I am constantly seeking new and different places full of unique experiences to find out more about the world and myself. This is what makes one destination so odd. When I go to Wildwood, New Jersey, I visit the same places in the same order every time – engaging in activities I have had since I first stepped onto the chaotic boardwalk as a teenager. I am a Wildwood Purist.
It wouldn’t be a stay in Wildwood without obtaining free parking. At more than $10.00 a day, it’s a worthy challenge. I end up parking in a residential area where I walk about eight blocks, trekking my way to the boardwalk entrance. Heading in this direction ensures that I will be experiencing gastronomic pleasure very soon.
Mack’s Pizza is one of those places that visitors love or hate. It is always first on my list. There are several Mack’s Pizzas at the New Jersey shore, but I only eat at the one on Wildwood Avenue. It is bathed in a vibrant fuchsia. Mack’s has been on the Wildwood Boardwalk since 1953, and it draws an eclectic crowd. Mobster-looking guys, families and gangs of giggling teenage girls order pizzas delivered on plastic serving dishes, whose worn avocado colored flowers indicate that they have probably been around since at least the seventies.
It might seem a little heavy on the wallet to pay $13.25 for a plain pie of eight ample slices, or $3.25 for a single plain slice, especially when many boardwalk pizza joints advertise 99-cent slices. I gladly make the financial sacrifice. Delivered by a waitress with an undistinguishable European accent, the pizza possesses a thin crispy crust, a perfect amount of sweet homemade sauce and cheese so flawlessly melted, it will never slide off your slice.
For the true authentic Mack’s experience, I accompany my pizza with a Pennsylvania Dutch Birch Beer. The soda provides a nice bite to balance out the sweet and subtle flavors of the pizza. Visitors may also acquire a pizza for carry out, but the ambiance is part of the experience. Pizza dough flies through the air, sauce is squirted on with a hose and cheese is thrown on so fast, if you blink you might miss it.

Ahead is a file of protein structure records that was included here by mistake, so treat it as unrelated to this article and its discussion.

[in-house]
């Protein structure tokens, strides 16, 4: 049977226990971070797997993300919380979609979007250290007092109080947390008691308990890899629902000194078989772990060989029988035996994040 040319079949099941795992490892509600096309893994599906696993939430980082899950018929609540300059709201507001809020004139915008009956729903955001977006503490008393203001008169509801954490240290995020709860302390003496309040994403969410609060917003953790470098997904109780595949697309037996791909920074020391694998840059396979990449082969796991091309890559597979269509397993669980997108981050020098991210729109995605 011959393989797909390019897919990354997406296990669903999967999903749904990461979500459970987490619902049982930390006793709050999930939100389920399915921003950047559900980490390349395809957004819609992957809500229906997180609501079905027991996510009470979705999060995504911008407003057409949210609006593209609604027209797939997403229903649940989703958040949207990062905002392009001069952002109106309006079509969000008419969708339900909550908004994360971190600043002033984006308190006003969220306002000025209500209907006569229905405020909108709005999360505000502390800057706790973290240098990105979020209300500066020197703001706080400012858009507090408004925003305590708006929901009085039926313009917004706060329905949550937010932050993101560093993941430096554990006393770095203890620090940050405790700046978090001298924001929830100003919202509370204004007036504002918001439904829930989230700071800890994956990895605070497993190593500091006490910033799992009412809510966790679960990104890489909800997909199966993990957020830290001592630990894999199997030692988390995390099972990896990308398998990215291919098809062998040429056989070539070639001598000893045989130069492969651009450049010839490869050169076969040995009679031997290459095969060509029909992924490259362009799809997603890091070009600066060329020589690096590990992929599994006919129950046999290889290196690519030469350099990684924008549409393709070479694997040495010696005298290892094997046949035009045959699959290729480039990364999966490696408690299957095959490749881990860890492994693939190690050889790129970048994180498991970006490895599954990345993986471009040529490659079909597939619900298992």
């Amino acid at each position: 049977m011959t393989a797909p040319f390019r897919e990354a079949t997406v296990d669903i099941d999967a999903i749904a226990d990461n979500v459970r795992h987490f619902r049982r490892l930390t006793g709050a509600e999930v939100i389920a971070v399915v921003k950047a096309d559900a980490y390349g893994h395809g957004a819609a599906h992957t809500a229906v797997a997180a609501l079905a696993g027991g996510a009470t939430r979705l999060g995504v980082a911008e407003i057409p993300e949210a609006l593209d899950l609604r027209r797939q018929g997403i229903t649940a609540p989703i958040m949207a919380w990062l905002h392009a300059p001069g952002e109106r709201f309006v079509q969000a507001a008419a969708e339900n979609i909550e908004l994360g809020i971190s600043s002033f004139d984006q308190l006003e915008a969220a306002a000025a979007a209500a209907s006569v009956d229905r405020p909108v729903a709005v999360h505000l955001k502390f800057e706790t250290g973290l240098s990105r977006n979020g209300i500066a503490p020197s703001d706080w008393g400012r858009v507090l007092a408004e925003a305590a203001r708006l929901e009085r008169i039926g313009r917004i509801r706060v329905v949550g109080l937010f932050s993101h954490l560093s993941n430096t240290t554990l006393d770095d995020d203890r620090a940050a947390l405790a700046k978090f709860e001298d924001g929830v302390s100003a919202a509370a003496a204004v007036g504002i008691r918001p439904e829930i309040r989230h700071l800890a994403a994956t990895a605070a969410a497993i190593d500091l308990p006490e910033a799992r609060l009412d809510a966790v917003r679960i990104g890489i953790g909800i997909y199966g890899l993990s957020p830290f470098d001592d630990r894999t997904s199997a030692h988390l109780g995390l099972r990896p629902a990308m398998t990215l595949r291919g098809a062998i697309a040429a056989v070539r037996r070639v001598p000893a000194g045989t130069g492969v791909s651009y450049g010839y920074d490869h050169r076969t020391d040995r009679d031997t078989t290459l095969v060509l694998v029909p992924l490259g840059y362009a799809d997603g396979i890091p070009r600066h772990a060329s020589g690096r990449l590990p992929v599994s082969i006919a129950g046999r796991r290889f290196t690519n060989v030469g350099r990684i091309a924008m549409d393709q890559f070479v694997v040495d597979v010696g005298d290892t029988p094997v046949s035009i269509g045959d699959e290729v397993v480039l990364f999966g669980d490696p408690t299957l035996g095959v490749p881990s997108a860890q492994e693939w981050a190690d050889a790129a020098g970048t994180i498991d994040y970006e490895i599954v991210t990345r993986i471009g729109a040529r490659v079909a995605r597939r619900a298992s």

Mrs. T. orders waitresses around and is constantly counting and recounting the tip money. She includes herself as part of the ambience – March through October all day, everyday. Mrs. T. has been managing Mack’s since the seventies. She could be a model for the cover of Italian Grandmothers magazine.
With my stomach well satisfied, I make my way over to the Oasis Water Park located on Morey’s Pier. Every year I muse that next year I will actually go to the Water Park, of course I never do. Situating myself on a conveniently placed set of bleachers, I settle in for some great people watching. My favorite source of entertainment includes watching individuals of all ages trying to make it across the lily pads only to lose their balance, and face crushing defeat just one lily pad before their goal. Kids with mega water cannons spray passersby off guard, and even though it’s not nice, I make snarky remarks to myself about people in their swimsuits. They really need to create a license for bikini wearing.
From the pier it is an easy walk down to the beach. Wildwood’s beach is vastly wide and the extra advantage of the pier helps me feel less like I somehow got lost and wound up in the Sahara desert. After what still seems like a bit of a hike, the sound of the waves crashing to the shore becomes distinctly amplified. Yes, it is the New Jersey shore, it’s not crystal clear water or fine white sand, but I would never miss the sensation of having the waves wash over my ankles, or the feel of the sand squishing between my toes. Once I make my way close to the end of the boardwalk, I exit the beach and refasten my sandals, protecting my feet from the rough wooden boards.
Now that my stomach has made some room, I stop at Kohr’s Brothers to satisfy my sweet tooth with some peanut butter soft serve. Occasionally, I may stop in one of the many small shops cluttered together on the boardwalk, but as most carry cheap trinkets and lewd T-shirts, I often avoid them.
Morey’s Pier has just finished lighting the giant Ferris wheel, preparing for the raucously wild night crowd; I begin to stroll the eight blocks back to my car. I tell myself that next time I come, I’ll go to the Water Park, or I’ll try that new sandwich place. I know in my heart, however, in an ever-comforting way, that unless Wildwood itself changes, my visits never will.